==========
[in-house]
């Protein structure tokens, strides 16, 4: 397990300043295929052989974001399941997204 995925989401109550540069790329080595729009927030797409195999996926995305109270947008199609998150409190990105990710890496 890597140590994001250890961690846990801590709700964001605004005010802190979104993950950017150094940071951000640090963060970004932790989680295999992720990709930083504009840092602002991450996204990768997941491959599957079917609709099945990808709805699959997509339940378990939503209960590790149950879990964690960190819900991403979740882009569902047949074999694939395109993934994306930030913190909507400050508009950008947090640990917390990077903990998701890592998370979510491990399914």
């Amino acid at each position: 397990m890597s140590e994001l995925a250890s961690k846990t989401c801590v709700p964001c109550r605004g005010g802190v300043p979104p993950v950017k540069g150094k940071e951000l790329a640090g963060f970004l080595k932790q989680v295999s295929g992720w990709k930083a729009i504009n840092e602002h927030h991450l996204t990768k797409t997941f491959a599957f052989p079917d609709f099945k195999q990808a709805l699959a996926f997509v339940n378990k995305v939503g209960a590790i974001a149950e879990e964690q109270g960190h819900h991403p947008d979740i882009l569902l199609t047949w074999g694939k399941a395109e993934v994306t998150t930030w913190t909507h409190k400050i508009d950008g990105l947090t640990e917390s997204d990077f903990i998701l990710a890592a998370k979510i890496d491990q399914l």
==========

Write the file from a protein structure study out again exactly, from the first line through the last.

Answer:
[in-house]
């Protein structure tokens, strides 16, 4: 397990300043295929052989974001399941997204 995925989401109550540069790329080595729009927030797409195999996926995305109270947008199609998150409190990105990710890496 890597140590994001250890961690846990801590709700964001605004005010802190979104993950950017150094940071951000640090963060970004932790989680295999992720990709930083504009840092602002991450996204990768997941491959599957079917609709099945990808709805699959997509339940378990939503209960590790149950879990964690960190819900991403979740882009569902047949074999694939395109993934994306930030913190909507400050508009950008947090640990917390990077903990998701890592998370979510491990399914």
């Amino acid at each position: 397990m890597s140590e994001l995925a250890s961690k846990t989401c801590v709700p964001c109550r605004g005010g802190v300043p979104p993950v950017k540069g150094k940071e951000l790329a640090g963060f970004l080595k932790q989680v295999s295929g992720w990709k930083a729009i504009n840092e602002h927030h991450l996204t990768k797409t997941f491959a599957f052989p079917d609709f099945k195999q990808a709805l699959a996926f997509v339940n378990k995305v939503g209960a590790i974001a149950e879990e964690q109270g960190h819900h991403p947008d979740i882009l569902l199609t047949w074999g694939k399941a395109e993934v994306t998150t930030w913190t909507h409190k400050i508009d950008g990105l947090t640990e917390s997204d990077f903990i998701l990710a890592a998370k979510i890496d491990q399914l």